Honestly, I am not much for the reading of romances. I worked as an editor before joining the Navy and, because I had to edit romance novels, I asked a friend which romance writer was the best. She told me of Nora Roberts and I read one (uno, un, onesies) of her books. Not bad, but not my style. Still reading this story of Salaka Djicke tugged at my heartstrings. (And I thought I did not have any!)
The love story in this fabled desert outpost began over the phone, when he dialed the wrong number. It nearly ended with the couple’s death at the hands of Islamic extremists who considered their romance “haram” — forbidden.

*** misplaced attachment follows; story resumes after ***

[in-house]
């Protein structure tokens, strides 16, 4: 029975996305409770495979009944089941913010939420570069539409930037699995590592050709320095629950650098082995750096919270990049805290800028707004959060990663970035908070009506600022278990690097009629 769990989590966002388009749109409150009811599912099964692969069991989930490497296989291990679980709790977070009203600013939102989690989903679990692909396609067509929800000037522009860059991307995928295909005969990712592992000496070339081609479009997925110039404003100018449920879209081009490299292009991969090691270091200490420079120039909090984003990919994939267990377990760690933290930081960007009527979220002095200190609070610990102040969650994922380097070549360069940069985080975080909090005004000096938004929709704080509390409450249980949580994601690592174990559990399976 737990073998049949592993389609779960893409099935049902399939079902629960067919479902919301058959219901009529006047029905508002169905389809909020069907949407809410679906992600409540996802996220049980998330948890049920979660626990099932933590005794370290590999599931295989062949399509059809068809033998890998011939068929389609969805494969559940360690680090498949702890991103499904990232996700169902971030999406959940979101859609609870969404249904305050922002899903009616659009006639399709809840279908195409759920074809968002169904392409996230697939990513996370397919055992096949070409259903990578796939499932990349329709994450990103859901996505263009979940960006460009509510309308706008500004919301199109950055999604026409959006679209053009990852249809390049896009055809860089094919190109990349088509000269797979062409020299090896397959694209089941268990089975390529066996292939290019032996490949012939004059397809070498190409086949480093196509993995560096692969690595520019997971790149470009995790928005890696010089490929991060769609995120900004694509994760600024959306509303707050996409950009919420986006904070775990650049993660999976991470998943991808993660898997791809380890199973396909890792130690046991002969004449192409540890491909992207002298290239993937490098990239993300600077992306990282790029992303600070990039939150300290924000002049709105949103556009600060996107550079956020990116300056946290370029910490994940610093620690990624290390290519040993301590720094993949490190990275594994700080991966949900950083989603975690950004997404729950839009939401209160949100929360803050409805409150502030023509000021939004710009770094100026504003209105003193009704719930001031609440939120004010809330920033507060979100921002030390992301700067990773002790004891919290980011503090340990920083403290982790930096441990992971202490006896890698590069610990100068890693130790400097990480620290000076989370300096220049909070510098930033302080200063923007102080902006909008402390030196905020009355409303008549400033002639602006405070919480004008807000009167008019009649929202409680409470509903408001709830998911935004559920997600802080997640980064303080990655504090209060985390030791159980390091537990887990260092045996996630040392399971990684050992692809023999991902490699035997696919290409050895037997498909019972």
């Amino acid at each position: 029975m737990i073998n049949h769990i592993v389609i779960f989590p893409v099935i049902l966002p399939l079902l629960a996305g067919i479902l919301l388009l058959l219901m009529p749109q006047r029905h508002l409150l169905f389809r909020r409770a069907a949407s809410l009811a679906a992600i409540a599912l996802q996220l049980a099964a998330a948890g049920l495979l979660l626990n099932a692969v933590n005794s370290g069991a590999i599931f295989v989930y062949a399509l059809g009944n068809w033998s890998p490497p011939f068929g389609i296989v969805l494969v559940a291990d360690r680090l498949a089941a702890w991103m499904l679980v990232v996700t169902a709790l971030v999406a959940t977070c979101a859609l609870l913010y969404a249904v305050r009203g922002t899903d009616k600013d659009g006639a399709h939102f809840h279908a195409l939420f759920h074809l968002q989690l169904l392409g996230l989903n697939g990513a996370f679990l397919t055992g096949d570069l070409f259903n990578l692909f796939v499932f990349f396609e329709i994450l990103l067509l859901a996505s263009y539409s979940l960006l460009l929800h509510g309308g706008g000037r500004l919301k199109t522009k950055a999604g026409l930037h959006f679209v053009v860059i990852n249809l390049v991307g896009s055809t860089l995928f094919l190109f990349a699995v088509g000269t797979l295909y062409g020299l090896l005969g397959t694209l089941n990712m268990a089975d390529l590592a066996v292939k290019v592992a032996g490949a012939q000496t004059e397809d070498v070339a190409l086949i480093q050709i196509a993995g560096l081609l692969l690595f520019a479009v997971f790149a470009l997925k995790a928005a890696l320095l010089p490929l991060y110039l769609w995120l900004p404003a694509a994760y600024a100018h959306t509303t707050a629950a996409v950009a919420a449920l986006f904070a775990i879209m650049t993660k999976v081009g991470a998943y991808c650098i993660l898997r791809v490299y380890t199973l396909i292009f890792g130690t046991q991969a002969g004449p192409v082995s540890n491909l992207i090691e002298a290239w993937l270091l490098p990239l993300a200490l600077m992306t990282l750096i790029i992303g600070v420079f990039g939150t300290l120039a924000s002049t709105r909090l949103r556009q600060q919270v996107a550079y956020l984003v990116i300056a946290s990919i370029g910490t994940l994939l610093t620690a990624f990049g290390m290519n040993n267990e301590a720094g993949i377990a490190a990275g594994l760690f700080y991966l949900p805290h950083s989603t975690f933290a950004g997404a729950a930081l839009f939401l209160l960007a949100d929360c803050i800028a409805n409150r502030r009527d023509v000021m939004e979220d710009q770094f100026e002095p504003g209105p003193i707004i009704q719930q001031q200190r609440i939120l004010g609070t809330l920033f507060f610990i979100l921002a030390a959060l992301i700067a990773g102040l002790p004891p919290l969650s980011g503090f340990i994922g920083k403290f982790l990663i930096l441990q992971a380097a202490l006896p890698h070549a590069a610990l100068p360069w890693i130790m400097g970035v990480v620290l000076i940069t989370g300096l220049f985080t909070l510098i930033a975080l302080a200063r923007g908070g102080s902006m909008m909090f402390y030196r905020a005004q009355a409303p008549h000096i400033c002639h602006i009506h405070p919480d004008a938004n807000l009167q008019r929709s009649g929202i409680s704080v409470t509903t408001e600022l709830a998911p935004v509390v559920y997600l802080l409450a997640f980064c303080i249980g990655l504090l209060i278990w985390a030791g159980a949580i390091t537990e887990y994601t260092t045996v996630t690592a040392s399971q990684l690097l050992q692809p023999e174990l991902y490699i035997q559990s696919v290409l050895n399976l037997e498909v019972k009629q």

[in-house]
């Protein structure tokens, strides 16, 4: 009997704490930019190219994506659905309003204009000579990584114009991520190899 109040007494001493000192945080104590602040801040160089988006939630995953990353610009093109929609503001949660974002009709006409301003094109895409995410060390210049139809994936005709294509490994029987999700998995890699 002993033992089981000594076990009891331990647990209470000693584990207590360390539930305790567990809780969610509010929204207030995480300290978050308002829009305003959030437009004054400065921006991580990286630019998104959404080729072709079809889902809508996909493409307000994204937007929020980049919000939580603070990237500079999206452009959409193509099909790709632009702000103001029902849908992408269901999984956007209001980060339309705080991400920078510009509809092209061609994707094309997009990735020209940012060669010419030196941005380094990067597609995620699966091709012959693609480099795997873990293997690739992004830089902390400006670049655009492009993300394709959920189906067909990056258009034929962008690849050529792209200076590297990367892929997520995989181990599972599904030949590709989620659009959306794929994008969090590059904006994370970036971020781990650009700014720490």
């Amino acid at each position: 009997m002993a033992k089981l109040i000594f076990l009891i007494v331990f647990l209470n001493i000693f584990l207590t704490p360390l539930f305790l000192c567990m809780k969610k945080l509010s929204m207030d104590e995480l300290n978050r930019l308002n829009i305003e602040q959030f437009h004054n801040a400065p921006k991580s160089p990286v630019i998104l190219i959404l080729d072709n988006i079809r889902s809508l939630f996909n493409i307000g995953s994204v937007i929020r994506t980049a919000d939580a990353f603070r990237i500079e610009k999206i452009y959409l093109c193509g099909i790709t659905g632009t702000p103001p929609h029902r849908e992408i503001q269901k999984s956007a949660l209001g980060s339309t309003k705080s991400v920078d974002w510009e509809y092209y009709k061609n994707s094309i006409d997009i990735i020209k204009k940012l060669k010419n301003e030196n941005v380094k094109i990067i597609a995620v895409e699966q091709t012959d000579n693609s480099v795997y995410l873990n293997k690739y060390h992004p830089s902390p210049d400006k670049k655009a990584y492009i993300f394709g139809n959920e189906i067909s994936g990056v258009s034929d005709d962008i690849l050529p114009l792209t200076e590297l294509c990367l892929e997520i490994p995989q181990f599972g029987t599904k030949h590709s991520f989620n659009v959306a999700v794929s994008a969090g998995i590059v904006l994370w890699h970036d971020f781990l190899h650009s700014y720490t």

What happened in between is a study in how al-Qaida-linked militants terrorized a population, whipping women and girls innorthern Mali almost every day for not adhering to their interpretation of the strict moral code known as Shariah. It is also a testament to the violent clash between the brutal, unyielding Islam of the invaders and the moderate version of the religion that has long prevailed in Timbuktu, once a center for Islamic learning.
Salaka Djicke is a round-faced, big-boned girl with the wide thighs still fashionable in the desert, an unforgiving terrain that leaves many women without curves. Until the Islamists came and upended her world, the 24-year-old lived a relatively free life.
Timbuktu is certainly in the news a lot these days. It used to be the Timbuktu of cities.